A trippy, emotional trip through time

Natasha Lyonne and her team of writers give their all in this unique time travel series to tell an engaging story
A still from Russian Doll. ( File Photo)
A still from Russian Doll. ( File Photo)

Almost all time travel films or series have warned us to not meddle with time, but the temptation to see a character take the hand off the wheel is real. Russian Doll season 2 is the closest one can come to satiate that temptation. After a riveting first season that explored the idea of a time loop, writer-creator Natasha Lyonne and Co have gone berserk with the idea of time travel.

Four years after the events of the first season and just a week before her 40th birthday, Nadia (Natasha) discovers a wormhole in the 6 Lexington Avenue Local subway train route in New York that takes her back to 1982, a week before her birth. Nadia soon realises that she’s in the body of her pregnant mother Nora (Chloe Sevigny), and embarks on a journey to resolve the blunders of her past. Simultaneously, Alan (Charlie Barnett) also takes a different subway train that transports him to East Berlin in 1962, where he lives in the body of his grandmother Agnes (Carolyn Michelle Smith).

From the second episode, the two narratives branch out quite wonderfully, into two distinct worlds. Nadia discovers more about her mother and her Hungarian Jewish past. She strives to ensure that her mother doesn’t lose the precious gold coins (called Krugerrands) that were passed on as family heirlooms post the Second World War. Alan is pushed to the wall to make a tough decision: whether or not to let his grandmother’s date, Lenny, cross the Berlin Wall in a tunnel that was designed by Agnes herself. It only gets more bizarre from here, when Nadia ends up travelling further back in time, tracing the origins of the heirloom.

Season 2 is more emotionally vigorous compared to the first. Through the wormhole, the two lead characters not only travel to one of the darkest periods of human history but also the darkest corners of their own minds. In one of the episodes, Nadia has to face her mother’s Schizophrenia at a mental institution and the scene stands out as the best. Lacing these intense moments with subtle humour seems to be Lyonne’s go-to trick to not let the gloominess overwhelm us.

For instance, when her friend Maxine (Greta Lee) looks at a dead man’s memorial plaque and asks why they all get such plaques, Nadia’s reply is: “Where are all the memorials for us living women?” Witty dialogues and engaging screenwriting have been Russian Doll’s USP, and this continues in the second season. Carefully constructed characters are another major boon. It’s brilliant how Alan and Nadia are written as opposites of each other. For one, Nadia behaves like the moronic teen in horror movies who chooses to go back to a haunted house. With no respect for something as transcendent as spacetime, Nadia marches on with her self-centred, devil-may-care plan of acquiring her ancestral’ wealth. Alan is the careful time traveller who reminds Nadia of what the characters in time travel films usually say about changing the past. Interestingly, these two distinct characters also eventually realise how similar they are to their ancestors.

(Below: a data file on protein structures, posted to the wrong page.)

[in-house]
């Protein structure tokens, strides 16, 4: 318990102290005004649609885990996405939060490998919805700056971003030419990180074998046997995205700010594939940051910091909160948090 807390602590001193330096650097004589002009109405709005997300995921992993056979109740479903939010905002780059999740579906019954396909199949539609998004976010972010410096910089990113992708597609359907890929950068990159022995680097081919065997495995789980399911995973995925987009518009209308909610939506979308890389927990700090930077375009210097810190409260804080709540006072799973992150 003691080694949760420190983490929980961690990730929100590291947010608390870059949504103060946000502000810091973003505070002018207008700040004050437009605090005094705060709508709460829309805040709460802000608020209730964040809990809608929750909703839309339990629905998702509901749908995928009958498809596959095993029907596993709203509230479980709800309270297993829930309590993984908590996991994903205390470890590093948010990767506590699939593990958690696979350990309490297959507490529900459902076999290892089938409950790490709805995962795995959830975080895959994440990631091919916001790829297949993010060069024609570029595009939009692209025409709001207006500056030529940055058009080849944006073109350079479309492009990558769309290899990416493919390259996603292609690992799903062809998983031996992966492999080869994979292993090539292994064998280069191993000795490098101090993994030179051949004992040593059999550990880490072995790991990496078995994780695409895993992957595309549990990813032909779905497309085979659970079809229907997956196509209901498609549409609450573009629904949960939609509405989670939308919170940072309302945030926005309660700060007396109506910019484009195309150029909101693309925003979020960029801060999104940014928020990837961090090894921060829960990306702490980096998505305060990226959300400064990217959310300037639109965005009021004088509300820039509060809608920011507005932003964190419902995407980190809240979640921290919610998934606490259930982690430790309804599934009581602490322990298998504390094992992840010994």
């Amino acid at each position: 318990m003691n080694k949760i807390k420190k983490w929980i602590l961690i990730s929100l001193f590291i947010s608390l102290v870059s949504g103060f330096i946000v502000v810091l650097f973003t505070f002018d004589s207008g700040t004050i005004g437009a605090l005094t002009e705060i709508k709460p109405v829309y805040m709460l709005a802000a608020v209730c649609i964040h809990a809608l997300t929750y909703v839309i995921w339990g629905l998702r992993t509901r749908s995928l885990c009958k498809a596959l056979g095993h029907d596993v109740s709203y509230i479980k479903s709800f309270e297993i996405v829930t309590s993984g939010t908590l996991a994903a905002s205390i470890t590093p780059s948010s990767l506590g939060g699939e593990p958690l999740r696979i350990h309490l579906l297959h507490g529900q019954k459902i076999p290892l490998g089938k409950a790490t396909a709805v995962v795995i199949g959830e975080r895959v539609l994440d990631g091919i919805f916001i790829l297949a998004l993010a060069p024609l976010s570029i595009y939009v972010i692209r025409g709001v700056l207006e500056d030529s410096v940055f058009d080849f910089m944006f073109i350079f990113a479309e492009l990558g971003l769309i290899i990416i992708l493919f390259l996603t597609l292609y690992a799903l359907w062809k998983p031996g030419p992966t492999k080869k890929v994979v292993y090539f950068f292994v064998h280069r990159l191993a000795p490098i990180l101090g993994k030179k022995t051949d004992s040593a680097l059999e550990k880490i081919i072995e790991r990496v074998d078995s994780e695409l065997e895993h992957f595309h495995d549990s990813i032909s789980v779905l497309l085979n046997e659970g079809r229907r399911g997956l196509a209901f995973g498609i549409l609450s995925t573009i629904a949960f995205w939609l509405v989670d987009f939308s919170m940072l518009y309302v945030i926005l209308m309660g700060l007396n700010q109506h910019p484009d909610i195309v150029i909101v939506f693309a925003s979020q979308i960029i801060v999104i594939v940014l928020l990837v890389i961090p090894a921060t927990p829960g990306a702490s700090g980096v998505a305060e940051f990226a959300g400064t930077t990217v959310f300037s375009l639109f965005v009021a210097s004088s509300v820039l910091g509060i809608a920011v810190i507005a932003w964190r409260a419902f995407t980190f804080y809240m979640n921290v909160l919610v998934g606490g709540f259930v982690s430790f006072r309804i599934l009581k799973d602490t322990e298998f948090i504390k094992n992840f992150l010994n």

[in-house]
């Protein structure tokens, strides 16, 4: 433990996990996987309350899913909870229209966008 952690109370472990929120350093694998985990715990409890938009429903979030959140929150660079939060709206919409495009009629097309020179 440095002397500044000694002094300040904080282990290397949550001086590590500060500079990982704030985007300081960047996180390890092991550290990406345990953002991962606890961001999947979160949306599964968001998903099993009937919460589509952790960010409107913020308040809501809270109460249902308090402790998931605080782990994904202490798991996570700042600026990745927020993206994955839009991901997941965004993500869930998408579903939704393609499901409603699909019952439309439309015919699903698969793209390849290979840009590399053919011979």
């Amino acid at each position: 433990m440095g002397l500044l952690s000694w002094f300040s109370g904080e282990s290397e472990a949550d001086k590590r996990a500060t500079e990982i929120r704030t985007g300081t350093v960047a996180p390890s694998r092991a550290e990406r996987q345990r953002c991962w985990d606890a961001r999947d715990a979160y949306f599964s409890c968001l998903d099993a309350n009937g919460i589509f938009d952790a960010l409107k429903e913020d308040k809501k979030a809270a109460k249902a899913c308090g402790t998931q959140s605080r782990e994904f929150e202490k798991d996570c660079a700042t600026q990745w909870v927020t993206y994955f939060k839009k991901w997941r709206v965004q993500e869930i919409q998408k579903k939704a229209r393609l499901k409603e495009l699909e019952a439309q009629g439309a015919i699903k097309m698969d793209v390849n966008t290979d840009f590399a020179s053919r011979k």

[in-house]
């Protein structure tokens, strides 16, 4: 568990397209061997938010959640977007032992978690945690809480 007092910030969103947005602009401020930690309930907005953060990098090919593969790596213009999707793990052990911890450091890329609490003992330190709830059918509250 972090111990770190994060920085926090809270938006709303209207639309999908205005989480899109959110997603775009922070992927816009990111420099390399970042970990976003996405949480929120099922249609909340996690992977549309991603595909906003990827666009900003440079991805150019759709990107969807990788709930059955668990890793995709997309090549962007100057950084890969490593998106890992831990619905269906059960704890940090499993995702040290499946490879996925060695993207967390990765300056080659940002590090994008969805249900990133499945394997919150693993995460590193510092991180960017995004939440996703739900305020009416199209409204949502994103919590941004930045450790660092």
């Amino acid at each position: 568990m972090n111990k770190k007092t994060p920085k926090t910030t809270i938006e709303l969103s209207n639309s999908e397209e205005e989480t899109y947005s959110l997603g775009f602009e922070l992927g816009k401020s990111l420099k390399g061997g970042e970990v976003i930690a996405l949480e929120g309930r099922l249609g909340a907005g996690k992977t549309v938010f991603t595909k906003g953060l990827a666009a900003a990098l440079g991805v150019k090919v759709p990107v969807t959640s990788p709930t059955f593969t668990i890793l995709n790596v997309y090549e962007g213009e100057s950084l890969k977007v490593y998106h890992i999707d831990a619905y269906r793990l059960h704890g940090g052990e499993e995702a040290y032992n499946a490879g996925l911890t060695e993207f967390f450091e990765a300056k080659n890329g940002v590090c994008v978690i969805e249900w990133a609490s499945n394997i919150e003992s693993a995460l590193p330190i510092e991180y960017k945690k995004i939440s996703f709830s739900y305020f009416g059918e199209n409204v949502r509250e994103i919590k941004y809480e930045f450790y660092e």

The stories of Alan and Nadia are at once, stories of how far and deep the pangs of the Second World War have seeped. Secondly, these can be viewed as narratives that explore the idea that the present is a cumulation of all actions of the past. On a deeper level, this season speaks about two individuals with connected yet different pasts, who embark on a journey within to not only complete themselves but also to realise the solace they find in the company of each other.

The clarity in this character writing, however, doesn’t extend to some additional characters, like the younger version of Ruth (Annie Murphy). Another major issue is how inadequate the redemption that the two brilliant lead characters get is. Further, a few moments that are aimed to shock us, fail due to their predictability.

If anything, this second season of the series is a testimony that this genre continues to be a never-diminishing plethora of innovative stories. I mean, at one point, Schrodinger’s cat meets some inexplicable temporal paradox in this series. Lyonne and her team of writers have certainly amped up the game by many levels and one can only imagine how mind-bending the third season would turn out to be.

Series: Russian Doll Season 2
Creators: Natasha Lyonne, Leslye Headland, Amy Poehler
Cast: Natasha Lyonne, Charlie Barnett, Chloe Sevigny, Carolyn Michelle Smith
Streaming on: Netflix

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